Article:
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The benefits of using a CMS

The benefits of using a CMS

  • Does your nonprofit use a content management system? If you do use a CMS, how do you keep content organized and updated? Are there any free or low-cost tools you'd recommend?
    senior editor, TechSoup
  • This is a big question!
    There are so many tools to chose from. Most non-profits I know end up with either an open-source solution or a hosted CMS.
    Open source one gives a lot of flexibility - but requires that you have a staff or volunteer with relevant skills - and that you can count on having him/her around for a few years.
    Hosted CMSes are attractive because they are very inexpensive.
    HotBanana - around $30/month

    Drupal (hosted) - $15-20/month

    Our own system - Wild Apricot - also includes a CMS.

    The key thing is to figure out your specific needs and balance between:
    - features
    - ease of use
    - customization capabilities
    - maintenance and hosting
    - support
  • We use [url-]JOOMLA[/url] for the site. It's free with most hosting plans and there are hundreds of great templates to choose from.

    On another site, (local Spanish immersion school- based on Mambo - probably should upgrade soon :-) we have a few parents who volunteered to help and each have their own section of the site they are tasked with keeping current.



    Marc Trimble Director [b] Hosting for NP's and NGO's worldwide.

  • Here at Social Sector Service Delivery, we use a combination of Sharepoint 1.1 (got it for free), PostNuke (open source) and NetOffice (for project management, also open source). This uses 2 web servers (Apache and IIS 5.1) running on ports 80 and 8888. For a web-based help desk and asset management system, we use Ilient (free for 100 clients) running Tomcat ( a Java-based server) on port 8080.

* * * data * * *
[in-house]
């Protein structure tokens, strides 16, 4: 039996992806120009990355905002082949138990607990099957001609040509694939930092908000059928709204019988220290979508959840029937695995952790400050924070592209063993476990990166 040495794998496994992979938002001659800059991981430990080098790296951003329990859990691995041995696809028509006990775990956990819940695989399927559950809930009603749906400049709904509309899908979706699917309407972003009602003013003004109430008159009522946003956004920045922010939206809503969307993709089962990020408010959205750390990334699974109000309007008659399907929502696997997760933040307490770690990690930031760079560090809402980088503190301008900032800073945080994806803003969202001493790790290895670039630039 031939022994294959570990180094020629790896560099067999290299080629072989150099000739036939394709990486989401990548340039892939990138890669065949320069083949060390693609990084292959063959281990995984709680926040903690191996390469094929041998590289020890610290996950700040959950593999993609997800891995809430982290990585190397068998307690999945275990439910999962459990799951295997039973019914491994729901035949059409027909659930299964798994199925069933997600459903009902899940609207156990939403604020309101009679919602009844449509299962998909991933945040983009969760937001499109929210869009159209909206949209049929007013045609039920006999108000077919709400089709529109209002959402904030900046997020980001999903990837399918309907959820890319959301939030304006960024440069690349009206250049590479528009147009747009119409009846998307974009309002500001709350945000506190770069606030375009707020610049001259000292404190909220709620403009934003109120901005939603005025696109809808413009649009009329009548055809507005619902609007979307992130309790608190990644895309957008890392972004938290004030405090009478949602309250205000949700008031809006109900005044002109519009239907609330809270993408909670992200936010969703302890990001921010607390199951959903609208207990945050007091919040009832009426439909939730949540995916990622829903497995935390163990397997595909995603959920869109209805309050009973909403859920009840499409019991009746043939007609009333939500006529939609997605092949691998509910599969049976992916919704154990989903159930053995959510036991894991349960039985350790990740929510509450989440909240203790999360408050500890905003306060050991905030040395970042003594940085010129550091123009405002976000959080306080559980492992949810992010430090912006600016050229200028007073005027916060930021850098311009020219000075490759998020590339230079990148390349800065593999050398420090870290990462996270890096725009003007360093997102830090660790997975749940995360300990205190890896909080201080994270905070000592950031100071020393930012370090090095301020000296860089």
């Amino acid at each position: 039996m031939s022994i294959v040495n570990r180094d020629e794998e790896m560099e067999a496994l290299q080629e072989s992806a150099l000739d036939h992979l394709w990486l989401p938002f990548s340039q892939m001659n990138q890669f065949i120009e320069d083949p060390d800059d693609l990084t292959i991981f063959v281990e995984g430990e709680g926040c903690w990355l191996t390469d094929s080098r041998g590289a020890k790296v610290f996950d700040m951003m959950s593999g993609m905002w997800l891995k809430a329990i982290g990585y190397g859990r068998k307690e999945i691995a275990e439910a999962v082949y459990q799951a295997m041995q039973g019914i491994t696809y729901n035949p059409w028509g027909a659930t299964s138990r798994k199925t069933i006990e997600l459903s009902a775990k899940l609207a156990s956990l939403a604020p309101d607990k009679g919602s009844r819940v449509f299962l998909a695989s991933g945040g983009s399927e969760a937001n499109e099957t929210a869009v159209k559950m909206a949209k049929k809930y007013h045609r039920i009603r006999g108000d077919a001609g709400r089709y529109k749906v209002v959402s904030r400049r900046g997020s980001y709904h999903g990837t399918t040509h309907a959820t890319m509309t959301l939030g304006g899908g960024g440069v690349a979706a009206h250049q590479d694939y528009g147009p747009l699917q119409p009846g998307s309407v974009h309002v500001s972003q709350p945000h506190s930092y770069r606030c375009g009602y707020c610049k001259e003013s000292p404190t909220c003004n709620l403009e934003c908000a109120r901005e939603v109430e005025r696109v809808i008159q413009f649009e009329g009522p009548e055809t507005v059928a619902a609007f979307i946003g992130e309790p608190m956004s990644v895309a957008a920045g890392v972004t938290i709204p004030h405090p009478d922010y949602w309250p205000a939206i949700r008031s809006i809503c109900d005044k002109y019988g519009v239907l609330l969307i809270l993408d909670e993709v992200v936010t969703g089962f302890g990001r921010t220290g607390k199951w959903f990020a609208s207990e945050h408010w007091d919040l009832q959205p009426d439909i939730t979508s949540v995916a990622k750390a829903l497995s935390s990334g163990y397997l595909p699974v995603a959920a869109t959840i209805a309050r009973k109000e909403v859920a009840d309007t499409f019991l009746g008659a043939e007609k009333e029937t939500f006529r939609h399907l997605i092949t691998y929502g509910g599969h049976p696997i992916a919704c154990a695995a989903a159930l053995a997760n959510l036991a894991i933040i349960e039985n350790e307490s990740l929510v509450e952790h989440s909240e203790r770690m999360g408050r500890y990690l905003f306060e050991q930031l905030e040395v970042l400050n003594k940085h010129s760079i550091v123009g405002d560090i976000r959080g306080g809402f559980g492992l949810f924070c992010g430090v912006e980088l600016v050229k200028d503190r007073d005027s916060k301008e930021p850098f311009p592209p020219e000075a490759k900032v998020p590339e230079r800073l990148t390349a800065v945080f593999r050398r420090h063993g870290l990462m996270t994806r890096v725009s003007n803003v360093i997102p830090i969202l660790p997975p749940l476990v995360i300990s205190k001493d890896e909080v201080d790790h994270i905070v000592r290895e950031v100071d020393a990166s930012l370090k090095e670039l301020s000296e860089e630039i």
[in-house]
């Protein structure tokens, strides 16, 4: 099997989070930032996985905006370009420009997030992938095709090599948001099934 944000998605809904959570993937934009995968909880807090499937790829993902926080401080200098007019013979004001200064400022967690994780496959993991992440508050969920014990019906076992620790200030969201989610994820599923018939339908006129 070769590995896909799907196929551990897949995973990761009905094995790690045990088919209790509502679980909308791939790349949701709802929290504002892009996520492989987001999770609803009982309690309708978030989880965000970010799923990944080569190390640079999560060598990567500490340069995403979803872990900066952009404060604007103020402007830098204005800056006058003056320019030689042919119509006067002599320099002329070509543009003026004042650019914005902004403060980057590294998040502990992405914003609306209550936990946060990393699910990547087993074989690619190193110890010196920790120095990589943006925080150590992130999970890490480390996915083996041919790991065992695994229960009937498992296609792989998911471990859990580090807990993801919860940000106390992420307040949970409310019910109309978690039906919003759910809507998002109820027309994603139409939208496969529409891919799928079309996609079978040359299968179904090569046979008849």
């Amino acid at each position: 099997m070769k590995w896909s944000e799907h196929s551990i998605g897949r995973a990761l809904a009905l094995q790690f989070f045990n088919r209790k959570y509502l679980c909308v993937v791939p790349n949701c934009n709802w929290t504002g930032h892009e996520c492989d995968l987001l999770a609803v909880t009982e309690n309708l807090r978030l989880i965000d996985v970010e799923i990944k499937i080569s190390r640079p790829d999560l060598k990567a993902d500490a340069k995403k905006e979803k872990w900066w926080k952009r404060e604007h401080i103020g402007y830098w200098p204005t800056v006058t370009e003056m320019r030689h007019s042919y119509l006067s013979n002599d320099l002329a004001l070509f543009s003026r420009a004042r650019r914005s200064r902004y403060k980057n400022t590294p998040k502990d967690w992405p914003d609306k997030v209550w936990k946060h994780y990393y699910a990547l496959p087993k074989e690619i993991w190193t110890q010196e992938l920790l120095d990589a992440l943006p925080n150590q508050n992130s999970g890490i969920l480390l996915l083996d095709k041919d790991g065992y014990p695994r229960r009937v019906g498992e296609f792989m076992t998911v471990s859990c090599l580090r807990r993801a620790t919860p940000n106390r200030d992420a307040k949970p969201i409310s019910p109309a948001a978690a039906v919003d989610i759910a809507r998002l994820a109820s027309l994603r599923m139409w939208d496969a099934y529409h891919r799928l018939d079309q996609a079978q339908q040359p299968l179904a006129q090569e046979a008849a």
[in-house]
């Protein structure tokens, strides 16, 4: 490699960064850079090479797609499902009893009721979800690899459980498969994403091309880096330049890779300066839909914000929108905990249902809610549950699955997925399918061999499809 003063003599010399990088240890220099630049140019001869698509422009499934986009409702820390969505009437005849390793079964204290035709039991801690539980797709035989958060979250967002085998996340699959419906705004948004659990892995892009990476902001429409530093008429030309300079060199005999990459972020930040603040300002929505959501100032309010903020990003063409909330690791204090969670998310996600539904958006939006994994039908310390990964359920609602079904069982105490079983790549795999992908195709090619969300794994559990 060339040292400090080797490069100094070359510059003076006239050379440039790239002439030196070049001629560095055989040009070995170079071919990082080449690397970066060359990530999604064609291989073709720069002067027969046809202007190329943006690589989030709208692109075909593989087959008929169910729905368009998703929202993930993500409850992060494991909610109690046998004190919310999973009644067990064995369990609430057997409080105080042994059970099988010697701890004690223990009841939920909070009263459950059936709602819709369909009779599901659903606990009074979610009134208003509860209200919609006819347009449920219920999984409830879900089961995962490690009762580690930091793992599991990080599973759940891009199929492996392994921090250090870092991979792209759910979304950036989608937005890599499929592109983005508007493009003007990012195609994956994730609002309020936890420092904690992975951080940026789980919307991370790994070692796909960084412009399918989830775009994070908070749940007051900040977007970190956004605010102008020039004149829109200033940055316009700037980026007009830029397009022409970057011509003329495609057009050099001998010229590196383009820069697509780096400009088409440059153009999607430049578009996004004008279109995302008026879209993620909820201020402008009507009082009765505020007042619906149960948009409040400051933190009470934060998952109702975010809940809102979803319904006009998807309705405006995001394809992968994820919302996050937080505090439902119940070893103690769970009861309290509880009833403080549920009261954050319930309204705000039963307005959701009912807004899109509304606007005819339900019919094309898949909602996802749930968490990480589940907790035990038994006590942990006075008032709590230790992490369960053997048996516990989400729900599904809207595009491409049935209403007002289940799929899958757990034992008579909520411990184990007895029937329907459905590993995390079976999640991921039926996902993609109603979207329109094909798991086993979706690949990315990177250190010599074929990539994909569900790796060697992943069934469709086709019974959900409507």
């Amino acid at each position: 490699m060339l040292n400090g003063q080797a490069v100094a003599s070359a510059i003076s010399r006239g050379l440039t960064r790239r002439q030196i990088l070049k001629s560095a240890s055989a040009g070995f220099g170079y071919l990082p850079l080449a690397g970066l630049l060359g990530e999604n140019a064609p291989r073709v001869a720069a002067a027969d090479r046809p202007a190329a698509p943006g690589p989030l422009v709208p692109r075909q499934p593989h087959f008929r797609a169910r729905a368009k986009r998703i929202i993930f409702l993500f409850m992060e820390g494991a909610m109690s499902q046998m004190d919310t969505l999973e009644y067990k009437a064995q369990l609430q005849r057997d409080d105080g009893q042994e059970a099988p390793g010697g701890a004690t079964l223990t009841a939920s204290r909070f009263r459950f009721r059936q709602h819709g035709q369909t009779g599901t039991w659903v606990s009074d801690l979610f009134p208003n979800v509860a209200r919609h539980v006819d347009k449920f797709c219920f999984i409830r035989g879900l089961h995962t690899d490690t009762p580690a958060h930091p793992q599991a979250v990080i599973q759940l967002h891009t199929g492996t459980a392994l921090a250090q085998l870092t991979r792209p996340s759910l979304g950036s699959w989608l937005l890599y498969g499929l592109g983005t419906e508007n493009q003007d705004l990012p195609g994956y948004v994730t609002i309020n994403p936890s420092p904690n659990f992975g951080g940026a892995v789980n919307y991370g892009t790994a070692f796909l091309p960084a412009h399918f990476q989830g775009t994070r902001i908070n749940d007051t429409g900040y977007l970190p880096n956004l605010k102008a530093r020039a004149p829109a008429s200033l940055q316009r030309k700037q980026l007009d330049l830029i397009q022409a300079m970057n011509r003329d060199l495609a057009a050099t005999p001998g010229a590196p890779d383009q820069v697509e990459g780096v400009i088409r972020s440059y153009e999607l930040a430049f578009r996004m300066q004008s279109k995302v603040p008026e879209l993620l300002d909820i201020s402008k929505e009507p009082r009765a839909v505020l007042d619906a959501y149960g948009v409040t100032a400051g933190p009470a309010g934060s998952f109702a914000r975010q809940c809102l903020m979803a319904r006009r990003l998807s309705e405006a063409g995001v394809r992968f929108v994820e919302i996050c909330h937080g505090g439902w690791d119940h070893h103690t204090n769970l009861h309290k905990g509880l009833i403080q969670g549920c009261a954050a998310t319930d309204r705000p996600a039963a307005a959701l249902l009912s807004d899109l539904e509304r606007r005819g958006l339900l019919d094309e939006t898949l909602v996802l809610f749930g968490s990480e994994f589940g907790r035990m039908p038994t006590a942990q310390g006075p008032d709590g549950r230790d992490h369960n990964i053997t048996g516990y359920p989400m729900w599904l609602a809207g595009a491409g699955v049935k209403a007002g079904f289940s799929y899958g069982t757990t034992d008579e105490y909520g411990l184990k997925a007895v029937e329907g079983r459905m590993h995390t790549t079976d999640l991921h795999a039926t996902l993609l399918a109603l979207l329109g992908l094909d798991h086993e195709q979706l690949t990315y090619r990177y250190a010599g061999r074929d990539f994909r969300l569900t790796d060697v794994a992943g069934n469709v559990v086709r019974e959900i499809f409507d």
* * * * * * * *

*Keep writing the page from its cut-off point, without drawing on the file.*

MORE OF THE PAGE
russell -
  • As a current .net developer and a former E-Zine editor, I can give a few points on my experince in this area.

    The type of CMS needed for a Non-Profit org is dependent on the use and importance of the Internet application in the org.

    DotNetNuke and Rainbow is a simple effective solution.

    While some developers still argue these are not "True CMS", they still work quite well for small to medium orgs as a CMS. It is easy to set up for different roles for content management, and takes very little training and no technical expertise to manage content once implemented.

    They are open source so they are free, and most medium to large hosting companies’ offer them as free add-ons to hosting plans. Your webadmin can implement them with a few button clicks.

    Skin Templates (Look and Feel) can be purchased from $35 to $100 from a host of places on the internet. Custom Skin Templates run between $350 and $2,500 depending on requirements, the average cost is around $800, from a qualified developer in your area our on the net.

    If your Internet content and management is integral part of you non-profit's mission then you should consider a commercial CMS.

    This a list of all CMS (OpenSource, Freeware, Commercial)

    Some of these systems can be very expensive. I often tell my clients, when it comes to tech it is usually better to spend more in the beginning on the more expensive reliable and proven software and hardware systems, then to pay more later on for tech-support and down time with the less expensive software and hardware systems, which almost always is more expensive in the end.

    On the content, always have a review system in place before posting. It is easy to miss the simple mistakes and those are the ones that stand out the most.


    Brigid Collins Family Support Center
  • Depends on the size of your organisation and the complexity of your website.

    I usually recommend WordPress for small nonprofits. It's often thought of as a blogging tool but recent versions have added features that make it a more credible CMS. Installation is quick and simple. It takes only an hour or two to learn to edit content using it. There are thousands of free templates available and if you know html and css it's easy to create your own.

    Recently I've created these WordPress-based sites: Relate and Caring Choices

    Jason King
    Nonprofit Web Design Blog
  • I have experience with about a dozen CMS applications, and I still have a fondness for the free ones.

    SharePoint Server 2007 is fantastic, but configuring it, customizing it, and getting support for it can be costly in terms of time and money.

    Go with something like Joomla, and there is a huge community out there waiting to help you out.
    Best, Josh Milane MIT Technical Consulting
  • We use contribute 3, and i have found it frustrating to only be able to edit certain parts of the website. How the page looks in 'edit' mode is very different from how it ends up looking once 'published'.
    There are a lot of things i would like to add and change in our website including a map that helps clients find which of the 41 branchs they can use for service, a members only section, as well as new pictures, adding a few pages of 'about us' and recruitment tools.
    Does anyone know of any good online sources of information about Contribute to help me along?